The fastest bed in Guilford County

by Brian Clarey

Three competitors move towards the atrium in the Embassy Suites hotel, the one by the airport, all dressed in identical blue uniforms with Employee of the Month pins on their chests and sensible shoes on their feet.

Together they survey the playing field: four full-size mattresses, naked as newborn birds, placed in a row inside a perimeter of gurgling fountainry and lit by a skylight seven stories above.

“We got two fitted, one blanket, two pillows,” one of them, India Inman, says. “This is actually less work for us.”

Indeed. At the Embassy Suites, where all three women work as chambermaids, the beds get three sheets and five pillows. This, they feel, gives them a distinct advantage over the competition.

The title for which they vie is the Fastest Bedmaker in Guilford County, an annual event put on by the Guilford County Hotel/Motel Association that draws sheet slingers from the greater Greensboro area every winter.

This year there are 28 competitors, each of whom hopes to beat the 2005 time of 1:38 set by Monica Brown of the Greensboro Airport Marriot or maybe even the world record of 28.2 seconds set by Australian Wendy Wall.

“It’s a great event,” says Joe Varipapa of the Comfort Suites. “We get our girls out of their routine, they get a nice lunch. It’s all in the spirit of good competition.”

The combatants file out of the Ambassador Ballroom after lunch and mill around the atrium’s perimeter. Nine Hispanic women in flowered smocks, the home-team contingent, lean against a brass railing as the instructions are spoken in English and Spanish.

Two sheets, one blanket, one bedspread, two pillows with pillowcases. Start with a hand on the linen table and time stops when you touch the table again. Five-second penalties for tucking infractions and untidy presentation.

And now it’s go time.

The first heat sees Amador “Abel” Espinoza, the event’s sole male participant and part of the Embassy Suites squad, race around bed No. 1 like a man on fire, tossing the groundsheet so that it opens like a parachute and casing the pillows after the all-around tuck.

“Aqui, aqui,” his teammates shout, gesturing to a corner of the bedspread that’s not quite perfect.

He touches the linen table at 1:34 and the judges deconstruct his work, pulling back the spread, checking the corners and examining his tuck.

It’s a strong performance and Amador watches the next few heats in nervous anticipation, clasping his hands behind his back and shifting his weight from foot to foot.

Like in any timed competition, technique and sequence are of paramount importance and the pillows present the most challenging variable. Case them before throwing the sheets or at the end? And then there’s that matter of technique – some hold the pillows under their chins; others use a flat surface like they’re putting a watermelon in a grocery bag; still others fold the pillow lengthwise and shove it into the case like they’re jamming it down someone’s throat.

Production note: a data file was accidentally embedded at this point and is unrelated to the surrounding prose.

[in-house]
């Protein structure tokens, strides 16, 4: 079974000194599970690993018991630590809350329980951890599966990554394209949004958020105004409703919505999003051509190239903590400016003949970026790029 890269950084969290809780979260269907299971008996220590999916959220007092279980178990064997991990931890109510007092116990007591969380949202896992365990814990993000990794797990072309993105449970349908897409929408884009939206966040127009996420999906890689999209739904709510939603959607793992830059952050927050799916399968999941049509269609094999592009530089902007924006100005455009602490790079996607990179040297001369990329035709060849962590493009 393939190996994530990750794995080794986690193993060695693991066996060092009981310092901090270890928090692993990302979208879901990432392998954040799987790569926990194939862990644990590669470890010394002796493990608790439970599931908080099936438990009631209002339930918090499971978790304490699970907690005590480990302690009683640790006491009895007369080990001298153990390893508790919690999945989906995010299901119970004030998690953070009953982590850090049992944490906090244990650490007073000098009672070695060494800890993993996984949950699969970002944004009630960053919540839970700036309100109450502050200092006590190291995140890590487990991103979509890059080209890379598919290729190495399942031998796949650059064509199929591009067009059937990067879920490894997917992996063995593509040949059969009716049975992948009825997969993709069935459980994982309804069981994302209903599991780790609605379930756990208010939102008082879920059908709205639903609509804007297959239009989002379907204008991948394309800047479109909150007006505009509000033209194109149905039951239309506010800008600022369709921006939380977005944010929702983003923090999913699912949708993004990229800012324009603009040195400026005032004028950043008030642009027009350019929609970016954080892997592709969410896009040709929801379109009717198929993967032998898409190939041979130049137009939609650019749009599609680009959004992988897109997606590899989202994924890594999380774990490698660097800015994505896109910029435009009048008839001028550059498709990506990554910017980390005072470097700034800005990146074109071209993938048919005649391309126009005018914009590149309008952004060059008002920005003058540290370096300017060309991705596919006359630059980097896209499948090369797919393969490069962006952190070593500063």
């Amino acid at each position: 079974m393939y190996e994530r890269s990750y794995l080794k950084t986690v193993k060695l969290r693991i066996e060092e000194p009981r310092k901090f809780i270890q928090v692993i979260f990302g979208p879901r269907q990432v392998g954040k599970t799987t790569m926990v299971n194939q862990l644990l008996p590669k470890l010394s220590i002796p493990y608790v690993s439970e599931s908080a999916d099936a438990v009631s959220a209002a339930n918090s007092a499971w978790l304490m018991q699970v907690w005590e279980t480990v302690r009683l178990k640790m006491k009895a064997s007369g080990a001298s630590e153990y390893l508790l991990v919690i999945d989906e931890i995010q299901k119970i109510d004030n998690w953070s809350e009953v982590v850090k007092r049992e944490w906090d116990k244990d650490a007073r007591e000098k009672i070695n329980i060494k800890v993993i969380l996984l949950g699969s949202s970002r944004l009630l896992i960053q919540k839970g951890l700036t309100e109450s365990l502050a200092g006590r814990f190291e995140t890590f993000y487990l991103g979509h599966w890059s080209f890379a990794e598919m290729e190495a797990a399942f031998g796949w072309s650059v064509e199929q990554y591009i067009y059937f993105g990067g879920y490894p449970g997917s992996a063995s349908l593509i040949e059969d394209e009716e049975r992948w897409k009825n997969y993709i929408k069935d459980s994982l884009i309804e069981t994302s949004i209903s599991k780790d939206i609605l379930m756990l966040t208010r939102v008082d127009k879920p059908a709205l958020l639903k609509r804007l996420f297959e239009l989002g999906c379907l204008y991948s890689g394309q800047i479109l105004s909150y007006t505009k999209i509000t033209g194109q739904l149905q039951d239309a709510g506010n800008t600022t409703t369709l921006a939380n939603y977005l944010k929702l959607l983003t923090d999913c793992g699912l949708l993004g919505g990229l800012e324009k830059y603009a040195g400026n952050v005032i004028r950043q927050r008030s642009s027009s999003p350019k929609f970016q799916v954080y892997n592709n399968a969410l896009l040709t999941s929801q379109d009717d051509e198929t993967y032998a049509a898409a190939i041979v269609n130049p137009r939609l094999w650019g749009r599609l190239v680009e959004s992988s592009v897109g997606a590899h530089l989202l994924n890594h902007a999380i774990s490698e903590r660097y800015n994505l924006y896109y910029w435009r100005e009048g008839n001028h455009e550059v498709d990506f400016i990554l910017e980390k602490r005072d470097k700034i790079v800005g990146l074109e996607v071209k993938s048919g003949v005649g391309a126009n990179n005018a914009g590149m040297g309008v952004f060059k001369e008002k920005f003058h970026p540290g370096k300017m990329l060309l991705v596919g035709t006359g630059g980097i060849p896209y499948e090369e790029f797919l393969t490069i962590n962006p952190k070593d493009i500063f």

India Inman competes in heat number four. On the word “go” she cases one pillow and then shifts her focus to the sheets. The bottom layer gives her some trouble – three tosses before it billows like a flag over the bed – but the top sheet goes cleanly, as does the bedspread. She cases the second pillow aptly and then slows down, checking the uniformity of her tuck before flipping the pillows under the spread and tagging out. She wins the round at 1:48, before penalties are assessed.

“I do pillows last,” says Leslie Vample from the Greensboro Airport Marriot who is not competing this year but cheers on her coworkers from the sidelines. “Sheet first then spread then pillows. When you get home tonight I want you to do something: Get someone to time you making your bed, see how you do.”

After several heats the air smells like fresh linen and judge Chris Adams, a vice president at Ashford Suites, says, “Speed is the thing, naturally, what they’re focusing on, but tucking in on all sides is the biggest penalty. But overall we’ve seen some really good beds today.”

Four contestants make it to the final round: Bridget Mattier from the Sheraton Four Seasons, Amador Espinoza and his sister Estella from Embassy Suites and Irma Benites from the Greensboro Airport Marriot who placed second last year and won the competition in 2004.

On the word “go” Estella gets a jump on the cover sheet but Amador buzzes around his bed like a hornet: one sheet, two sheets, blanket and spread. Irma works slow and steady, using her chin on the pillows and hitting all her tucks. She nails the bedspread toss and flips the pillows in a single, fluid motion. Amador finishes first, but Irma makes a batrter bed, good enough to capture the title in something of a threepeat.

She’s awarded first prize, $200, as her coworkers and bosses jump and cheer.

“So how did you do it?” she’s asked after the celebration.

She smiles sheepishly.

“No se,” she says.

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